Homes in danger of foreclosure or that have already been listed for sale based on the recent homeowner’s default are known as distressed properties. Distressed properties result from a homeowner getting behind on mortgage payments or a tax payment leading the lender or debt collector to begin proceeding to sell the home and collect the unsettled debt. Buying a distressed property can take anywhere from a few weeks up to a year.
However, simply understanding potential pitfalls of purchasing distressed properties and working with an agent who has a thorough knowledge of this market can get you a your dream home at a rock-bottom price potentially building equity on the spot.
Karen Arbutine & Associates with RE/MAX have extensive knowledge and experience in the buying and selling process of distressed homes. They can guide you through the process and help you locate and purchase just the right home.
Buying a distressed property means that you will be dealing with a highly motivated seller, such as a bank or seller in financial trouble. Buying a foreclosure mean that you will most likely be buying from a bank, while buying a short sale home most likely means that you are buying from the homeowner who wants to get out of a mortgage they can no longer afford.
Fortunately, these types of sales can be much easier to avoid offense. For example, making an offer that is lower than the asking price shouldn’t offend anyone, even though it may not be accepted.
It is the lenders’ priority to sell these homes and remove them from the liability side of their balance sheets. It is not uncommon for foreclosed properties to be purchased for far less than what they would have gone for five years ago. However, time is of the essence in the real estate world. Recently, bidding wars are taking place over moderately priced homes located in desired neighborhoods. Karen Arbutine & Associates can help you to come up with a reasonable strategy for making an offer.
If you're looking at short sales, understand that you are more likely to get a better deal on foreclosures. However there are certain advantages to purchasing short sale homes. One major advantage would be that the homeowners are so motivated to sell their homes that they keep them well maintained and in move in condition.
Unfortunately, if you expect to end up with a home for next to nothing, you will most likely be disappointed. More and more buyers are catching on and entering the market, including buyers looking for a place to live as well as investors. Higher prices are inevitable when more competition exists.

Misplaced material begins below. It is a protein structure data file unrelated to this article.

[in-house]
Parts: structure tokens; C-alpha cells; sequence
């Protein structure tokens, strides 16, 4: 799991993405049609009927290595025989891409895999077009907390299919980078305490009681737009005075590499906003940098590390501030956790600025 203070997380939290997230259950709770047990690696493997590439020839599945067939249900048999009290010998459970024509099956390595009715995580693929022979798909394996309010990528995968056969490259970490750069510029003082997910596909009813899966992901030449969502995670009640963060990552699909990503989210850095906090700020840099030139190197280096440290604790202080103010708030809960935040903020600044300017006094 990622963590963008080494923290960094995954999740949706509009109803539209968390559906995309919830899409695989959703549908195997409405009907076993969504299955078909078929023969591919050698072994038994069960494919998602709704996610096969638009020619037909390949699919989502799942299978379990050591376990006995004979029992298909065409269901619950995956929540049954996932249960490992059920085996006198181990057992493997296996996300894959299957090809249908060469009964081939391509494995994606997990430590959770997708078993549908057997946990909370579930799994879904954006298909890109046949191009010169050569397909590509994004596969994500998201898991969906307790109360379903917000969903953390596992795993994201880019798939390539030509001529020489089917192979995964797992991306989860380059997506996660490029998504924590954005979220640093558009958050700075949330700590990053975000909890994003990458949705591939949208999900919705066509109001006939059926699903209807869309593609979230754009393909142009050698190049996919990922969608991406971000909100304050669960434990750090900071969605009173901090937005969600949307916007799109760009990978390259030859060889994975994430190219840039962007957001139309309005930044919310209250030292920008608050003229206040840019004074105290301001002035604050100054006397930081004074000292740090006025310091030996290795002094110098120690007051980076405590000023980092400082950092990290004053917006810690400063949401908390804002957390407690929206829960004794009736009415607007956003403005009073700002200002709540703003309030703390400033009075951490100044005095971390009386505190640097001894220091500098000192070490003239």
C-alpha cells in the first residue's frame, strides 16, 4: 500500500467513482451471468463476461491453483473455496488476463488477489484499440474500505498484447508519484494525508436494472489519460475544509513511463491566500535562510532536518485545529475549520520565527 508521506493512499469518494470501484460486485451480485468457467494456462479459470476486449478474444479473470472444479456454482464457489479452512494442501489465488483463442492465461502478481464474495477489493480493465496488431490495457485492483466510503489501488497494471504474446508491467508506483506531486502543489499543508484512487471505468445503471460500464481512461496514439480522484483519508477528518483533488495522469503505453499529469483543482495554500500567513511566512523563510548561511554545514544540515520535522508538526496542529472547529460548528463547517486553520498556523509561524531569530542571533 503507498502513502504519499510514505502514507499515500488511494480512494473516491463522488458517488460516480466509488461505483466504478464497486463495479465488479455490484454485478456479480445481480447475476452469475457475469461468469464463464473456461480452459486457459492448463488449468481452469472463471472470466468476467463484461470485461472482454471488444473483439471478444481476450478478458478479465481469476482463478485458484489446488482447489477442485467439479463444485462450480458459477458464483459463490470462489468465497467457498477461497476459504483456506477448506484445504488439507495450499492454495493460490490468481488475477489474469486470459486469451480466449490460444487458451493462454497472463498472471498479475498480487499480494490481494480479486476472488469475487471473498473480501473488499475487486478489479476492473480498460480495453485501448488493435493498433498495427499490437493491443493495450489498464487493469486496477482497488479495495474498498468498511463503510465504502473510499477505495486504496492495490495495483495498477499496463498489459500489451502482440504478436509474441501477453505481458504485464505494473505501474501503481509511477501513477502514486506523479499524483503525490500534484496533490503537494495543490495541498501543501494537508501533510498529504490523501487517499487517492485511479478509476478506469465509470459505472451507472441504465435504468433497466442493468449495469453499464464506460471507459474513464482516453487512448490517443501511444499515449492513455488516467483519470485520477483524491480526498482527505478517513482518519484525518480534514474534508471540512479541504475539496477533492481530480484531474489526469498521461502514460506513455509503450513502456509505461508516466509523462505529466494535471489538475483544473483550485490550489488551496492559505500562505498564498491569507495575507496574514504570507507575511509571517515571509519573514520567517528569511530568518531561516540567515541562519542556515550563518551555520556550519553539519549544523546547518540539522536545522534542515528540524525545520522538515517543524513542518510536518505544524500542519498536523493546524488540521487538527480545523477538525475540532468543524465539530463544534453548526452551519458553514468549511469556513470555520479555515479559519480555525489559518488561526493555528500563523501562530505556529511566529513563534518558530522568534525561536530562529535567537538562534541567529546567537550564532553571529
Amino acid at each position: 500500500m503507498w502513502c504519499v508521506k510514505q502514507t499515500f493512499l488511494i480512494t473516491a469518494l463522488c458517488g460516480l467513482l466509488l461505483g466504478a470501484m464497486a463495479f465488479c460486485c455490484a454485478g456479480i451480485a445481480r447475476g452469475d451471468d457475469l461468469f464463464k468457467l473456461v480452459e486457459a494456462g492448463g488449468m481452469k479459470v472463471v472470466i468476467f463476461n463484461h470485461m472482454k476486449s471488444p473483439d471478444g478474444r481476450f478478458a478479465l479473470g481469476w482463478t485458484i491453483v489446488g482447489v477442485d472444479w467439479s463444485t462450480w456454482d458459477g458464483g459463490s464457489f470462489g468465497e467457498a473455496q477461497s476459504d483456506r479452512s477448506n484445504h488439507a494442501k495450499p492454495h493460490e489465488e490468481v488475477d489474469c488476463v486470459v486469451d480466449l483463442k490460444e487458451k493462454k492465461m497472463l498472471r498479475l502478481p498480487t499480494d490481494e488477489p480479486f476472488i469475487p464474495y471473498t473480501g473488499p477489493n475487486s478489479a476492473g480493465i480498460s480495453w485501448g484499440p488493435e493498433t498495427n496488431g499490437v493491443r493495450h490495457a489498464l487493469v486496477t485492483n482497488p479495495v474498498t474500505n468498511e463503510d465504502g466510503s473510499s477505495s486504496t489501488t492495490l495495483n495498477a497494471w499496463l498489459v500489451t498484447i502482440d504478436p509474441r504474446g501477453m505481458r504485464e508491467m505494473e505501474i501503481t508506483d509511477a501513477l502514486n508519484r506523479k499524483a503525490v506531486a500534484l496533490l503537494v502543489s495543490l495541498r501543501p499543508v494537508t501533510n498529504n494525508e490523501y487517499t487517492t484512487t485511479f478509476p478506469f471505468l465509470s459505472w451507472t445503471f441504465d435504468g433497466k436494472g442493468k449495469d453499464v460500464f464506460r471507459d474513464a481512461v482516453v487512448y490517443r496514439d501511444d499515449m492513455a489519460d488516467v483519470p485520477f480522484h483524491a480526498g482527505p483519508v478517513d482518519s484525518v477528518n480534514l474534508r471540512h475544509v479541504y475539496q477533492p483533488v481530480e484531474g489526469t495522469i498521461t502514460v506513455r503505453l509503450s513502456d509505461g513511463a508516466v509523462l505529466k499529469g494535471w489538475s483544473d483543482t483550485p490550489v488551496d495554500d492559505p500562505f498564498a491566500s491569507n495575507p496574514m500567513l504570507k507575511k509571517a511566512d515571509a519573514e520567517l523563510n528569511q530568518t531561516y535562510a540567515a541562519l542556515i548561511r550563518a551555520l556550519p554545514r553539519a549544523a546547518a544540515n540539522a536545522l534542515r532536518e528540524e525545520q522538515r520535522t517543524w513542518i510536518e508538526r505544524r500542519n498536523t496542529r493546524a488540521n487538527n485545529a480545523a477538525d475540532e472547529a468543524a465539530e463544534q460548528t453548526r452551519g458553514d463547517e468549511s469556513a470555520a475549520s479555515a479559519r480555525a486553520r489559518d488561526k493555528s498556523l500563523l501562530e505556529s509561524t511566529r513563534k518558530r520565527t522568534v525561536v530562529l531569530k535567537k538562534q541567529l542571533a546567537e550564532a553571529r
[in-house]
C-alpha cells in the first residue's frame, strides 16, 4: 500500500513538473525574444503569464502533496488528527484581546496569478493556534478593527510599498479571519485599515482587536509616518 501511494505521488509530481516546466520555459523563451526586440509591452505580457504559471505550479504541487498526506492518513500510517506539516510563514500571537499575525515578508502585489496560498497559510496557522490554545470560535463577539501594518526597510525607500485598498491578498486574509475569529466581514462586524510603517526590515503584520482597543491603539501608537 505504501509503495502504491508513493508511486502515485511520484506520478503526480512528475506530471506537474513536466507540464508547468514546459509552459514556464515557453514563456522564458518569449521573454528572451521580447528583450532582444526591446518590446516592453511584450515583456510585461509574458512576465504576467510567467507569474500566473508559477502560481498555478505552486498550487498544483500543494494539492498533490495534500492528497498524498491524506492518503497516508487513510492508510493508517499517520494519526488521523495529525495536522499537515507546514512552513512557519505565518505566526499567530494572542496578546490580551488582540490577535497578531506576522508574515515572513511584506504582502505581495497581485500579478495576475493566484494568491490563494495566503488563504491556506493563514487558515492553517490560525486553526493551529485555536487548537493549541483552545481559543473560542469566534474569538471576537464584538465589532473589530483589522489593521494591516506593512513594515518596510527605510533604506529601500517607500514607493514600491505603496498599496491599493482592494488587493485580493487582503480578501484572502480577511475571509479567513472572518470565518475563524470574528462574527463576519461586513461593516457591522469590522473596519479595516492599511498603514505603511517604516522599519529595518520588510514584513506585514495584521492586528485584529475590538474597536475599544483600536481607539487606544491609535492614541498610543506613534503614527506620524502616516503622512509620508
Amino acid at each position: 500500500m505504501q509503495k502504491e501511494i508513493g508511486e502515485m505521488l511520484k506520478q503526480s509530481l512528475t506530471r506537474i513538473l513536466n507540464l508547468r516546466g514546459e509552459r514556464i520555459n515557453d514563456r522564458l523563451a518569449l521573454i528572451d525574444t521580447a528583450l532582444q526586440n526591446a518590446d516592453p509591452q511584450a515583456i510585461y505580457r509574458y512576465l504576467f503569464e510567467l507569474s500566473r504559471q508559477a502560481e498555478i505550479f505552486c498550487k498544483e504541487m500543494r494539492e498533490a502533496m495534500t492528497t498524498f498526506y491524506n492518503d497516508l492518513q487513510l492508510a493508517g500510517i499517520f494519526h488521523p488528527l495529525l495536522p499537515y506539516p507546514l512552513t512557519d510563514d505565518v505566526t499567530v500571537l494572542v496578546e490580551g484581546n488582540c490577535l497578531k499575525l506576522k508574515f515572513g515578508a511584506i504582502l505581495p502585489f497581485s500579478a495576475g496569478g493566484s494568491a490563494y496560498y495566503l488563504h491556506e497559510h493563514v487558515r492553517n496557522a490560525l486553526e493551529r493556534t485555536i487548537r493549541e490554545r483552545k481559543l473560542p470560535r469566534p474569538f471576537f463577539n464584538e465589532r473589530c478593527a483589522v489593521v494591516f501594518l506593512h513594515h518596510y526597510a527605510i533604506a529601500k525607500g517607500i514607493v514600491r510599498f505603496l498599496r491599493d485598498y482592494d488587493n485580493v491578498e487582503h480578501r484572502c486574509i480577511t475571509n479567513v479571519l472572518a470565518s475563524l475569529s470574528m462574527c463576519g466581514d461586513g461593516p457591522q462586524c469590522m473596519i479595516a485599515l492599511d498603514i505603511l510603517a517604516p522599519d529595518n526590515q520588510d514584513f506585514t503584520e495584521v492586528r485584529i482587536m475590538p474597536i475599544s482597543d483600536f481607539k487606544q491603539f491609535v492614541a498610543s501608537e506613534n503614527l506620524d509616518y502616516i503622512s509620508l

Be prepared for your short sale or foreclosure transaction process to take longer than for traditional transactions. It's not always clear which lender actually owns a mortgage loan, and it may take time to straighten it all out, especially if there's a second mortgage involved.
Some foreclosed properties are also in poor condition. Many have sat vacant for a long period of time with little or no maintenance. The previous owners are likely to have damaged the property or sold off fixtures knowing that they were departing.
It's crucial to have the home professionally inspected before you make an offer or put down earnest money. The inspector will assess the soundness of the structure and may discover issues that would be very costly to repair. Banks generally sell foreclosed homes “as-is,” meaning they won't take any responsibility for repairs. Even in a short sale, they are not inclined to make any such allowances because they are already losing money on the transaction. Hiring an appraiser to tell you what the house is worth may be a good idea in these cases.
Your best chance of beating out multiple buyers is becoming pre-approved for your loan and having all of your financing in order. Another way to speed up the process is to make sure that your purchase isn’t a contingency, such as needing to sell your current property before purchasing the new one.
To guide you through the process - from obtaining a loan or identifying a home to negotiating with the sellers (whether homeowners or banks), to closing - contact Karen Arbutine & Associates today.
For a first-time homebuyer, a federally insured FHA (Federal Housing Administration) loan may be a good option. The FHA has a program to help you restore a poorly maintained home that allows you to get a single loan that combines the mortgage with the repair costs. The loan you receive is based on the expected value of the property once repairs are made.
FHA loans only require a 3.5 percent down payment, as opposed to 20 percent with conventional loans, and the down payment can come from anyone such as an employer, family member or charitable organization. FHA loans even have lower closing costs than customary mortgages.
The federal government insures these loans so you will get a competitive interest rate and lenders may be willing to make it easier to qualify. For those with less-than-perfect credit, it's easier to obtain an FHA loan than other loans.
If you are interested in purchasing distressed properties or short sales, please feel free to begin your search here or contact Karen Arbutine & Associates today at 888.727.7778